A new government report is calling for sweeping changes to the province’s education system.
Entitled Raise the Bar: A Coherent and Responsible Education Administration System for Nova Scotia, the document was assembled over the last year by international education advisor Avis Glaze.
Among its 22 recommendations is a proposal to eliminate all the province’s elected school boards—save for the Conseil Scolaire Acadien Provincial.
Instead, superintendents and local administrations would report directly to the deputy minister of Education, while the boards themselves would operate as regional education offices.
“People feel the status quo is not working,” Glaze told reporters at a press conference Tuesday, stating the boards have unclear roles of authority and are filled with officials elected by apathetic voters through acclamation.
Rather than more administration, Glaze believes a five-year period of “laser-like focus on student achievement” is necessary to improve Nova Scotia’s poor science, reading and mathematics scores.
“The children cannot wait,” she says. “There’s no reason they should be left behind. They are no less bright and no less deserving.”
Other recommendations include handing off student assessments to an independent body, enhancing roles for the councils on Mi’kmaq and African Canadian education, a transparent and predictable capital plan for funding schools and the creation of a provincial College of Educators to license, regulate and discipline teachers.
Those conclusions were reached after months of consultations with parents, educators and other stakeholders who told Glaze the provincial department of Education is out-of-touch and unwieldy.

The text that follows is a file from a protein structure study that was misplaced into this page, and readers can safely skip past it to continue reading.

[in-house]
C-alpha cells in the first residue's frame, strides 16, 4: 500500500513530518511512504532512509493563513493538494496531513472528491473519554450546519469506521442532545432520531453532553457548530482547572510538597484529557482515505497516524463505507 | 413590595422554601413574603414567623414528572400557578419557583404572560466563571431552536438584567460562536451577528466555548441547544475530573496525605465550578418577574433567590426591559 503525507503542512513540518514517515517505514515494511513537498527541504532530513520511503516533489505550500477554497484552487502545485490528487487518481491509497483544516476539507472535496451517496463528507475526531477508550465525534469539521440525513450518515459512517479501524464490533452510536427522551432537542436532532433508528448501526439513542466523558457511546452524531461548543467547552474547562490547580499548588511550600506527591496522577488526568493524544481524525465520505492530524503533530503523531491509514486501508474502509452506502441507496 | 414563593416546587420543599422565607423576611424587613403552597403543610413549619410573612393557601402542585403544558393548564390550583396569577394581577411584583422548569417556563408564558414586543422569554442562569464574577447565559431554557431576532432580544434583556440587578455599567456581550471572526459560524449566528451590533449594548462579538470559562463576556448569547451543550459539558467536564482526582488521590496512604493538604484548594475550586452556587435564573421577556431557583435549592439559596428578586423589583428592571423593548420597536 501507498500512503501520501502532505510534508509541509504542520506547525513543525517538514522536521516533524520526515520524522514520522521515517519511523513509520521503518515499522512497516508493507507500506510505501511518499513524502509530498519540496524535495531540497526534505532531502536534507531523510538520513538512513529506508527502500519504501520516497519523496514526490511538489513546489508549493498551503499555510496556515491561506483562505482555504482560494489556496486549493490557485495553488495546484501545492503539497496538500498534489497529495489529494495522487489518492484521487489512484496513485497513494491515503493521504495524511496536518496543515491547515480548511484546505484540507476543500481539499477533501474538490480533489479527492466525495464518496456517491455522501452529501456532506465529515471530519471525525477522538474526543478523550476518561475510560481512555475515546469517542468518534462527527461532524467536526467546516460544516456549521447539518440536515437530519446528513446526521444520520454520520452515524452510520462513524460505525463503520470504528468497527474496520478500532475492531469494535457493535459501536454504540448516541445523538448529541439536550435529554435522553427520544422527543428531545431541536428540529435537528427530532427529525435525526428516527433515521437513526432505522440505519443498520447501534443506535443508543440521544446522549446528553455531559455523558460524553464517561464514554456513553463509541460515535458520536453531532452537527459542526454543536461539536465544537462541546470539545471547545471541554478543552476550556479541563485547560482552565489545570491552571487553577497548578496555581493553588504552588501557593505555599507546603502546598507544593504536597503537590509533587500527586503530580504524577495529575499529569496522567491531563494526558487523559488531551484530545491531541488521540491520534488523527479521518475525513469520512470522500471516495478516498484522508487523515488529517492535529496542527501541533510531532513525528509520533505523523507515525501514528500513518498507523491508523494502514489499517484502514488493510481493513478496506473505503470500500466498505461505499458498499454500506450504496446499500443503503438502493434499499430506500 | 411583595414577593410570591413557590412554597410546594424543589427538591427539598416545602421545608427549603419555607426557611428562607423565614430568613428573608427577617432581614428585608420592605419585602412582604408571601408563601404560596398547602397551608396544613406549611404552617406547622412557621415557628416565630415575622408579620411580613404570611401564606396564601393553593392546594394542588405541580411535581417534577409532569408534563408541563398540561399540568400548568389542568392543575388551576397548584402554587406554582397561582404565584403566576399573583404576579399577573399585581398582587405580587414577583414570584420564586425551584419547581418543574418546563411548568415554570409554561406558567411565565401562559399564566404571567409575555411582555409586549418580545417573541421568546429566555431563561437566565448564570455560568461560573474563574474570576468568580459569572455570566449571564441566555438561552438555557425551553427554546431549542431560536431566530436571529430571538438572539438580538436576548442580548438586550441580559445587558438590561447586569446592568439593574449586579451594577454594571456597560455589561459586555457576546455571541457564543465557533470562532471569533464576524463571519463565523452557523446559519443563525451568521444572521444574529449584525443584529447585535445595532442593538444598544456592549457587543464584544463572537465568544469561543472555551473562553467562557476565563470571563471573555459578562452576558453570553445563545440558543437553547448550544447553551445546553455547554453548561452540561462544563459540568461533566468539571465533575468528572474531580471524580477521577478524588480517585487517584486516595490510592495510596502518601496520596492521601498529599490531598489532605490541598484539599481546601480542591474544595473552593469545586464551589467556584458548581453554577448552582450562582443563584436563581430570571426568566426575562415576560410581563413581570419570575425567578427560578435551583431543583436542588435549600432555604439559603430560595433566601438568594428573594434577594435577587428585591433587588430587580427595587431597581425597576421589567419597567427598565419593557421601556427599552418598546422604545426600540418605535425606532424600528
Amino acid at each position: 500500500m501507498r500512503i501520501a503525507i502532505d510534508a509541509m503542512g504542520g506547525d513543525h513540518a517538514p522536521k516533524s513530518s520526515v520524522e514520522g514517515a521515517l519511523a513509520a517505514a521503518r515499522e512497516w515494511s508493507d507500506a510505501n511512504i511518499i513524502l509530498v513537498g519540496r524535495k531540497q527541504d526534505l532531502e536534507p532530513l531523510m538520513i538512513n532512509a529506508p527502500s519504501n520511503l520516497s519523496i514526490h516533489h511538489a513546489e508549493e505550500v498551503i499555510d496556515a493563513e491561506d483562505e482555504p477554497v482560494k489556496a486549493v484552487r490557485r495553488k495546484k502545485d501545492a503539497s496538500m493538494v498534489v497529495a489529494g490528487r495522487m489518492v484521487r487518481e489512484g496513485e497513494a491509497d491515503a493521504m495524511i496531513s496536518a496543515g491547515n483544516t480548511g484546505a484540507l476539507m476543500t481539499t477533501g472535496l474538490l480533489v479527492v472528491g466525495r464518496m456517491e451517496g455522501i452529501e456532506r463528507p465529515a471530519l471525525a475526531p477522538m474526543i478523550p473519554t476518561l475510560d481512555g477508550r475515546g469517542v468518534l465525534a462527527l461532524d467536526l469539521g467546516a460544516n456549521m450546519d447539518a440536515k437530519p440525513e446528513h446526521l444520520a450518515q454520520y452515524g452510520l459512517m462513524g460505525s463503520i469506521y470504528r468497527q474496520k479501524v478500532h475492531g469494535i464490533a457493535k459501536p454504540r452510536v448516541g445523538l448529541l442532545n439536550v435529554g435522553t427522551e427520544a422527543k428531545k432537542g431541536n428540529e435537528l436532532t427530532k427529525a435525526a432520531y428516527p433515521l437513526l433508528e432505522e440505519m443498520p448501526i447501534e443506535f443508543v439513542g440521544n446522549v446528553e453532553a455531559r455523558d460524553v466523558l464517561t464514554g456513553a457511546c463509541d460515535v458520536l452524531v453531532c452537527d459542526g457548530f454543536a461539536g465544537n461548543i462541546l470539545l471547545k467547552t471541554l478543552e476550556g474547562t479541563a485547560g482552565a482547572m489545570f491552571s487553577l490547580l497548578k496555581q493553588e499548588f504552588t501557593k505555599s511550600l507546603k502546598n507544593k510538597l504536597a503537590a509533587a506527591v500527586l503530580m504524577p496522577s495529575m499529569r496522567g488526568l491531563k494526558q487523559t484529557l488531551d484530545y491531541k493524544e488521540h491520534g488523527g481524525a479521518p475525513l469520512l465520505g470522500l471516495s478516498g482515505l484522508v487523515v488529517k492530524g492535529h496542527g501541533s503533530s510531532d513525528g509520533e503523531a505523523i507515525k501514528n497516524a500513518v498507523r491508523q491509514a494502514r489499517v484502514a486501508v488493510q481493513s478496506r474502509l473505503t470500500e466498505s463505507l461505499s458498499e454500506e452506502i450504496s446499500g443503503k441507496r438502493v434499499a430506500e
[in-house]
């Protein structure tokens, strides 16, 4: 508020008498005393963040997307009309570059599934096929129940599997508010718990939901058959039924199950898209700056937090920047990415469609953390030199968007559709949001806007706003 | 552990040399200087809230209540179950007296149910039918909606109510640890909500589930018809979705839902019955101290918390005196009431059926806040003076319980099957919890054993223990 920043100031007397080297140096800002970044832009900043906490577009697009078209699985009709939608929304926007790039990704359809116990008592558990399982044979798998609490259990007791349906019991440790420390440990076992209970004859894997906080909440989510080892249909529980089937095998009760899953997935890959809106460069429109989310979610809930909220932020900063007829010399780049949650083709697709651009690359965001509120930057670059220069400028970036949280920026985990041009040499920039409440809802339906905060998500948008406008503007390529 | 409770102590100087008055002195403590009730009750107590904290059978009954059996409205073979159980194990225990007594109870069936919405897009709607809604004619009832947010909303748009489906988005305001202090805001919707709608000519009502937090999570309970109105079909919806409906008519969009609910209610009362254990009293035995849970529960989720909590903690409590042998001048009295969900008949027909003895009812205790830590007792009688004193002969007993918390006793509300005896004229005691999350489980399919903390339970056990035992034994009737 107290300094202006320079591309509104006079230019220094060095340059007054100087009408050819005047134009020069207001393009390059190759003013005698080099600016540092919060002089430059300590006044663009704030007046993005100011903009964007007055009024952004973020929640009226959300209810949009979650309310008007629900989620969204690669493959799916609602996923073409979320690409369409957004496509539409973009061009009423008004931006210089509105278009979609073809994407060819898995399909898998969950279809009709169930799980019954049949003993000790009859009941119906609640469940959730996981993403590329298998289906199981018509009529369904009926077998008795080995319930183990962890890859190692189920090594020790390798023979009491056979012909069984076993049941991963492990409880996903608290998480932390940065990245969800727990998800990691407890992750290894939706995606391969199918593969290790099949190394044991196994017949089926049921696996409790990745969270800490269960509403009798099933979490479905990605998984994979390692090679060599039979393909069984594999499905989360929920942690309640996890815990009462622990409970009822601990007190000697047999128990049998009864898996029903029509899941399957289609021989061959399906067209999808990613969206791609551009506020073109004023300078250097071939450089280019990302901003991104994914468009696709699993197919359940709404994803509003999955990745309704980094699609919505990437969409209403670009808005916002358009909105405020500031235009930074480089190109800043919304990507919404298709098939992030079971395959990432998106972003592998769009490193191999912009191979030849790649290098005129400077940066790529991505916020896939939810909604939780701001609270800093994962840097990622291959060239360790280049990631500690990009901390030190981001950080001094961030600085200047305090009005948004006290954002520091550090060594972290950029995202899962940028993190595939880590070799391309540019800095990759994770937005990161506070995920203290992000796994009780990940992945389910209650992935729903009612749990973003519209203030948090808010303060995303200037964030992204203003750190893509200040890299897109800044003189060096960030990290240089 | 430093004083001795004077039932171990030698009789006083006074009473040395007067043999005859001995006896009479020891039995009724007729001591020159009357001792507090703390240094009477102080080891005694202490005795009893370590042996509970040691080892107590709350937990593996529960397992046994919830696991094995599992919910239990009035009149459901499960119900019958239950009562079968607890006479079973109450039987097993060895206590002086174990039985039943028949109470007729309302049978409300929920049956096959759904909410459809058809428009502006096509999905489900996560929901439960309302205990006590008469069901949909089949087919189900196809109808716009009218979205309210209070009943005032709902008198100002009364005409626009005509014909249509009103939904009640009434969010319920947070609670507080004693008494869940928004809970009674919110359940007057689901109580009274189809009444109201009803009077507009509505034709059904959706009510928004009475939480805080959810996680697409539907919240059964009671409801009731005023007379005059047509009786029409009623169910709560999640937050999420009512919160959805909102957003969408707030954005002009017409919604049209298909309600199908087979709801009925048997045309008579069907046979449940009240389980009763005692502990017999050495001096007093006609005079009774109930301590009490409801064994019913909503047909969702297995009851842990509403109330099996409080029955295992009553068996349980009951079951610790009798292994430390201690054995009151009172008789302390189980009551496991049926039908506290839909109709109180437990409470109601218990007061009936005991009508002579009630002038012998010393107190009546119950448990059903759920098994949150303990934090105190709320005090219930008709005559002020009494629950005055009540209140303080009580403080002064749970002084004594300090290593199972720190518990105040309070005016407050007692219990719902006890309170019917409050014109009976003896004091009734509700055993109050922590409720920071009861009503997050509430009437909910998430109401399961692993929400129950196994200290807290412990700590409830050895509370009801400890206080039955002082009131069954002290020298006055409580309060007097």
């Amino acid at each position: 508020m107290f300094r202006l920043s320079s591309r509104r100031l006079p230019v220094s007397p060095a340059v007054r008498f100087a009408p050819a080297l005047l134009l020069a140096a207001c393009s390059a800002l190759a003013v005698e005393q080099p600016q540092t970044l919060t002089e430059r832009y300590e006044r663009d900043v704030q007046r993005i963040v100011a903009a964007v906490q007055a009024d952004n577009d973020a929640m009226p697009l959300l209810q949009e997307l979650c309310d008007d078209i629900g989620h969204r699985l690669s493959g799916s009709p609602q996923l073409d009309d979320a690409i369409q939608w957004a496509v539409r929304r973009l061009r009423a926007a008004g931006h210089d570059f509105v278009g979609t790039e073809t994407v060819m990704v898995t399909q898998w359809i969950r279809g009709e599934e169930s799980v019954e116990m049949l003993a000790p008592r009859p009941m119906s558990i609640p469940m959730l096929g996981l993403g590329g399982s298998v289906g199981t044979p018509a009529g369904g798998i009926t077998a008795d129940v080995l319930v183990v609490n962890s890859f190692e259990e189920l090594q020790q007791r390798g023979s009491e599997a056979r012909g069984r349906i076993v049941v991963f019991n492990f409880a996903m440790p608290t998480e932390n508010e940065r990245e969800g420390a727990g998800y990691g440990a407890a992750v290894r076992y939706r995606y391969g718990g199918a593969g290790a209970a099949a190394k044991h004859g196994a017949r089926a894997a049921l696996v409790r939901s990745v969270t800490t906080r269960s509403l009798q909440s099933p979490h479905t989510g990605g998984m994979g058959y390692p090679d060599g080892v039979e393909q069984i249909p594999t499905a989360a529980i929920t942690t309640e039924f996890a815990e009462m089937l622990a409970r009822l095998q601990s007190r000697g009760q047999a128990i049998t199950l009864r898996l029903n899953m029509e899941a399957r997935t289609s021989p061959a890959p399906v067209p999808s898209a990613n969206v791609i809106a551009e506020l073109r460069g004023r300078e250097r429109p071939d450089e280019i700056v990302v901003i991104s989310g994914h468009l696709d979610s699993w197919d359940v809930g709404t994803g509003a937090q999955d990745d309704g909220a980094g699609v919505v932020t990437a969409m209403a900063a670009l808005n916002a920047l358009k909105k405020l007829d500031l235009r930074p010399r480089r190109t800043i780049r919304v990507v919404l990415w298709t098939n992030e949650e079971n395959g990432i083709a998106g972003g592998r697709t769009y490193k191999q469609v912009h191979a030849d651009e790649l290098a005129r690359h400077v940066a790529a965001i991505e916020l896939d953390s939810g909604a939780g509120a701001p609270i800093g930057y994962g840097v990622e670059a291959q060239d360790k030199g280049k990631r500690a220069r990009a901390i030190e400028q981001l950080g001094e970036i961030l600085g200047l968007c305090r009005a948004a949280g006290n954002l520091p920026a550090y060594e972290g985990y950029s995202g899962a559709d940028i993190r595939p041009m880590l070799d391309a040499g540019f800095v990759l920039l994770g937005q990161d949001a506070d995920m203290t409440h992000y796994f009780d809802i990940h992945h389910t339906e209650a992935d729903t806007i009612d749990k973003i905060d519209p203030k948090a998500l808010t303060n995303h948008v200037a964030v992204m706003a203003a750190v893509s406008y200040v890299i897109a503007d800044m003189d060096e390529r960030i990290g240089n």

“They felt in general that Nova Scotia is not preparing its students for the future,” she says.
The report also recommends principals and vice-principals be removed from the Nova Scotia Teachers’ Union—a conclusion which brought a swift backlash from the NSTU.
“This does nothing to help students or teachers,” writes union president
The NSTU calls Glaze’s report a “recipe for chaos” that would “bring turmoil” to the classroom.”
Doucet says plans to eliminate regional school boards are “essentially the same failed experiment” made two years ago when the province merged its nine district health authorities. She also accuses the consultant's report of simply echoing the Liberal government’s own Education Action Plan.
“It seems like much of this comes from this government’s anti-union agenda,” writes Doucet. “It’s just more of the same.”
But Glaze strongly denies being leashed to any political agenda from the province.
“If I were asked to come out here and do anything specifically, I would not have accepted this assignment,” she says.
Education minister Zach Churchill is scheduled to respond to the Raising the Bar tomorrow afternoon.
The full document is available here.